One of those little secrets was using a heavy sauce to cover up the taste of fish that might have been a little past its prime. I told her that I'd gotten the salmon at York St. many times in the past and it always had the same sauce on it. This seemed to reassure her a bit. Needless to say, I didn't mention to her about the power outage the night before. It might have sent her over the edge.

Near the end of our meal, a waitress for the large table next to ours walked up to me and asked me to come over to his table and show my T-shirt to them. It turns out that the table had been having a heated discussion about George Bush for about an hour, and I was wearing a black T-shirt my friend Serenity sold me for $10 that had the words "I Still Hate George Bush" silk-screened on the front. When I walked over one of the women at the table got up and gave me a big hug, and said, "Thank you."

There was a band setting up with two acoustic guitars, electric bass, drums and a congo drum set when we finally arrived at the Southgate House and walked down to the ballroom. I looked at Jess and said "Jam band," and we quickly walked out and headed to the upstairs parlor. I swear that jam bands actually make me nauseous.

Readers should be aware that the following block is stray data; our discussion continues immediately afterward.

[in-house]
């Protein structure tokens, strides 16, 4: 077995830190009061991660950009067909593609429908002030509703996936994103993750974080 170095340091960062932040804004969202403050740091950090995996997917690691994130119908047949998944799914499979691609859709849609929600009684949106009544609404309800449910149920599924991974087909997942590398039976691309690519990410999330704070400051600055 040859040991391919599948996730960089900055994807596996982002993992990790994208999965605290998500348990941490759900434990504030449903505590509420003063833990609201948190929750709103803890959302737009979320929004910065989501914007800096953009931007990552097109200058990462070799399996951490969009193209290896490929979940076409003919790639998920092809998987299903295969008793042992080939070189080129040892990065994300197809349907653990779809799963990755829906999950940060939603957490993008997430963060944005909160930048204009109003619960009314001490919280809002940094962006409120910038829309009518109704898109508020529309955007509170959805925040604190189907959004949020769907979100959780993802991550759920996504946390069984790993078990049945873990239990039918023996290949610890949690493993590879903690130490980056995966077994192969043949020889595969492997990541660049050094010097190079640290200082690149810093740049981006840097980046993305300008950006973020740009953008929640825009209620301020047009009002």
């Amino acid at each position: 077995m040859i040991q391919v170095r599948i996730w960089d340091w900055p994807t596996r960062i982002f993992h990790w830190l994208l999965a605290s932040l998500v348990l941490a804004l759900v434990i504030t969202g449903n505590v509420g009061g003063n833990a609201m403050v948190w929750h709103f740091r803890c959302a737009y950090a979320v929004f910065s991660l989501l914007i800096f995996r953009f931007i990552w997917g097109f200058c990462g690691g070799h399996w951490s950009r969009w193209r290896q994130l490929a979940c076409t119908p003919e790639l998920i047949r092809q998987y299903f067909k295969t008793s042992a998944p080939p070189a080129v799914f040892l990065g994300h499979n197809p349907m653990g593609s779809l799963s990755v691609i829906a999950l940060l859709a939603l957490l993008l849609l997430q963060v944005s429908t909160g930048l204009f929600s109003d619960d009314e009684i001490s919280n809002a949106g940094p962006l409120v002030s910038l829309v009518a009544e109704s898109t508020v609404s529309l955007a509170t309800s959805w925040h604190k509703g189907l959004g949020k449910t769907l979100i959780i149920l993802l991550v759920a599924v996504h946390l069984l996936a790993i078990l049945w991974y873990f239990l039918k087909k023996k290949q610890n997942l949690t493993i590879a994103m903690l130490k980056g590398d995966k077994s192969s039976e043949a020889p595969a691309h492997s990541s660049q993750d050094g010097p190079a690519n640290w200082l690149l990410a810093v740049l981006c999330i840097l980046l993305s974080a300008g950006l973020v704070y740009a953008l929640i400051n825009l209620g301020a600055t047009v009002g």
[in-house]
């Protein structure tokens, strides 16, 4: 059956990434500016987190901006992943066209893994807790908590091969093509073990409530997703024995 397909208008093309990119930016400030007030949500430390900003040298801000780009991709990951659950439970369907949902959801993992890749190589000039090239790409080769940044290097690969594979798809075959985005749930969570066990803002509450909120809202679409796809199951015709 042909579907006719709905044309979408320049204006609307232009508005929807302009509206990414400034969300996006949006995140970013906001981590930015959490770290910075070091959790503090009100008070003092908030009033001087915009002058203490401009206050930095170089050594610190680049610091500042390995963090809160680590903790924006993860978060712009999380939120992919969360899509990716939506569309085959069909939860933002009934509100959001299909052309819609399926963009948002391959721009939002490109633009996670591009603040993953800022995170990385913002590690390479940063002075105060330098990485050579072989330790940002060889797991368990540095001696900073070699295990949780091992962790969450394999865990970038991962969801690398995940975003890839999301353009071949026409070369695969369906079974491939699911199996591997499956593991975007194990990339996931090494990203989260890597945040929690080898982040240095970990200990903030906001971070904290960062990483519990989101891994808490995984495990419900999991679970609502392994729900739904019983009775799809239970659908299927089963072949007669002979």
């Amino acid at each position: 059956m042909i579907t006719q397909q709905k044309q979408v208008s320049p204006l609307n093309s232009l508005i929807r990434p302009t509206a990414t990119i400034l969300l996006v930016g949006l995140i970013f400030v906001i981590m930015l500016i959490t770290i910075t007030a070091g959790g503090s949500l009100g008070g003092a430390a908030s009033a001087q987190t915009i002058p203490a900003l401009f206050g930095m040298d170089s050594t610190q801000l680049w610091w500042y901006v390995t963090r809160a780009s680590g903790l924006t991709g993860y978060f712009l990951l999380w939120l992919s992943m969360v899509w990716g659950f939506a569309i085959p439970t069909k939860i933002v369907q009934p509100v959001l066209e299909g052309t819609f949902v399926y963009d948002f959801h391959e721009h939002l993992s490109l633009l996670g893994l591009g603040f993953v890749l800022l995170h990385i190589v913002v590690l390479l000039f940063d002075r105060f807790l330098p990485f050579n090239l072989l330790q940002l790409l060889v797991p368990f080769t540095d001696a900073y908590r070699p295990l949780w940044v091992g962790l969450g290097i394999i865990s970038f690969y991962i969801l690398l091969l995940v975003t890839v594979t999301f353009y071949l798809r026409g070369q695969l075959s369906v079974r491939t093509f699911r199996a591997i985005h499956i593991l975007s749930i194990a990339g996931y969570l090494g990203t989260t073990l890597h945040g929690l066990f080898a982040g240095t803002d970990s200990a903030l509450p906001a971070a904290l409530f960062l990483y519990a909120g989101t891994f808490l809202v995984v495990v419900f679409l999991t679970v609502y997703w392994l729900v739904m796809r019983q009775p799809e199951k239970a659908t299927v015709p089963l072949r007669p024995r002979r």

Kubota was finishing up their set of Heavy Metal Rock when we made it upstairs. Jess and I both got a kick out of the flute solos and the double bass drum kit.

When they were done, the bartender in the back was talking about the band that had played before Kubota called Daisy Cutters. We were both in tears when he was describing the band as having "two guitars, drums, bass, weed whacker, lead singer wearing a strap-on and a guy dancing in a chicken suit."

Thee Shams played when the jam band finally finished up. The sound was much better than when we saw them at Northside Tavern last time. Plus the crowd had more room to dance. Especially the fortysomething blonde wearing a pink flower-print dress who was dancing like it was 1969 all over again.

During the night I realized that wearing a T-shirt with the words "I Still Hate George Bush" is the easiest way to meet liberal-minded women. I had three more women at the Southgate House who I'd never met before walk up to me and give me hugs. I even had one buy me a beer. If I wear that T-shirt out a couple more times, it'll more than pay for itself.

-- R.L. Newman